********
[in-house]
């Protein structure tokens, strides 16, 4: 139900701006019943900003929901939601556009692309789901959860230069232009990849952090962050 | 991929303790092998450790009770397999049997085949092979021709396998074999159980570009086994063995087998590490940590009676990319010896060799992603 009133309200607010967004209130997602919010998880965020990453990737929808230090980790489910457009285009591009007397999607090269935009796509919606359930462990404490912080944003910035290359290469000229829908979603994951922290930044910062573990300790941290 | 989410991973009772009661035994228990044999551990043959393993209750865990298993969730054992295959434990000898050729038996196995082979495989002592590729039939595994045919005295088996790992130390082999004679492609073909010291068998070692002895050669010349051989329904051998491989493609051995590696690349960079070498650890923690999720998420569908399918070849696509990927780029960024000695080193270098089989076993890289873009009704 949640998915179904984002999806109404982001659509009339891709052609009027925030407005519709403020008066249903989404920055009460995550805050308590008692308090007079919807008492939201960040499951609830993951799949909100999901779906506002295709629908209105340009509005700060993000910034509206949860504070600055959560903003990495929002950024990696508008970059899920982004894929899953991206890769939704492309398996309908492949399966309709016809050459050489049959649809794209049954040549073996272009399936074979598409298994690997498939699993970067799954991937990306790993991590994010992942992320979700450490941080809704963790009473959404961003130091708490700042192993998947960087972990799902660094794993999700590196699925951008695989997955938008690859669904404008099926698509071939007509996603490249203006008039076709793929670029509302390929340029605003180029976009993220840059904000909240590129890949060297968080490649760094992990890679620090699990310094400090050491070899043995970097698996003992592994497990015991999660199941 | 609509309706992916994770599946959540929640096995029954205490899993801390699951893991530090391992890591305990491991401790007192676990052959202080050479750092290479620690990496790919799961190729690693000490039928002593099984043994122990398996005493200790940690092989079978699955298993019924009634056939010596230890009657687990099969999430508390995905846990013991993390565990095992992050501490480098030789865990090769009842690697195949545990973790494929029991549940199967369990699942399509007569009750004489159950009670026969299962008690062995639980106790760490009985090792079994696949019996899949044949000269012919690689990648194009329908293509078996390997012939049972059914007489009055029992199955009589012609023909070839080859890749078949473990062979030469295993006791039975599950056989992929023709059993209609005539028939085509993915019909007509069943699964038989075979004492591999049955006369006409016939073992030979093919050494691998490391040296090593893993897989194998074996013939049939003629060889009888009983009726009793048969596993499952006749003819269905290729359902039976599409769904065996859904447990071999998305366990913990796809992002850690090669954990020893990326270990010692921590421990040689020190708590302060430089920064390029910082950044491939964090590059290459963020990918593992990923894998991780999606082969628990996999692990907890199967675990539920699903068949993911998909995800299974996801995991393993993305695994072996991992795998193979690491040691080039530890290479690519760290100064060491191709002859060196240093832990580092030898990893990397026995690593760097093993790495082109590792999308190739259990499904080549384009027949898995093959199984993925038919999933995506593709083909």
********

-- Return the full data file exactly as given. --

[in-house]
């Protein structure tokens, strides 16, 4: 139900701006019943900003929901939601556009692309789901959860230069232009990849952090962050 | 991929303790092998450790009770397999049997085949092979021709396998074999159980570009086994063995087998590490940590009676990319010896060799992603 009133309200607010967004209130997602919010998880965020990453990737929808230090980790489910457009285009591009007397999607090269935009796509919606359930462990404490912080944003910035290359290469000229829908979603994951922290930044910062573990300790941290 | 989410991973009772009661035994228990044999551990043959393993209750865990298993969730054992295959434990000898050729038996196995082979495989002592590729039939595994045919005295088996790992130390082999004679492609073909010291068998070692002895050669010349051989329904051998491989493609051995590696690349960079070498650890923690999720998420569908399918070849696509990927780029960024000695080193270098089989076993890289873009009704 949640998915179904984002999806109404982001659509009339891709052609009027925030407005519709403020008066249903989404920055009460995550805050308590008692308090007079919807008492939201960040499951609830993951799949909100999901779906506002295709629908209105340009509005700060993000910034509206949860504070600055959560903003990495929002950024990696508008970059899920982004894929899953991206890769939704492309398996309908492949399966309709016809050459050489049959649809794209049954040549073996272009399936074979598409298994690997498939699993970067799954991937990306790993991590994010992942992320979700450490941080809704963790009473959404961003130091708490700042192993998947960087972990799902660094794993999700590196699925951008695989997955938008690859669904404008099926698509071939007509996603490249203006008039076709793929670029509302390929340029605003180029976009993220840059904000909240590129890949060297968080490649760094992990890679620090699990310094400090050491070899043995970097698996003992592994497990015991999660199941 | 609509309706992916994770599946959540929640096995029954205490899993801390699951893991530090391992890591305990491991401790007192676990052959202080050479750092290479620690990496790919799961190729690693000490039928002593099984043994122990398996005493200790940690092989079978699955298993019924009634056939010596230890009657687990099969999430508390995905846990013991993390565990095992992050501490480098030789865990090769009842690697195949545990973790494929029991549940199967369990699942399509007569009750004489159950009670026969299962008690062995639980106790760490009985090792079994696949019996899949044949000269012919690689990648194009329908293509078996390997012939049972059914007489009055029992199955009589012609023909070839080859890749078949473990062979030469295993006791039975599950056989992929023709059993209609005539028939085509993915019909007509069943699964038989075979004492591999049955006369006409016939073992030979093919050494691998490391040296090593893993897989194998074996013939049939003629060889009888009983009726009793048969596993499952006749003819269905290729359902039976599409769904065996859904447990071999998305366990913990796809992002850690090669954990020893990326270990010692921590421990040689020190708590302060430089920064390029910082950044491939964090590059290459963020990918593992990923894998991780999606082969628990996999692990907890199967675990539920699903068949993911998909995800299974996801995991393993993305695994072996991992795998193979690491040691080039530890290479690519760290100064060491191709002859060196240093832990580092030898990893990397026995690593760097093993790495082109590792999308190739259990499904080549384009027949898995093959199984993925038919999933995506593709083909």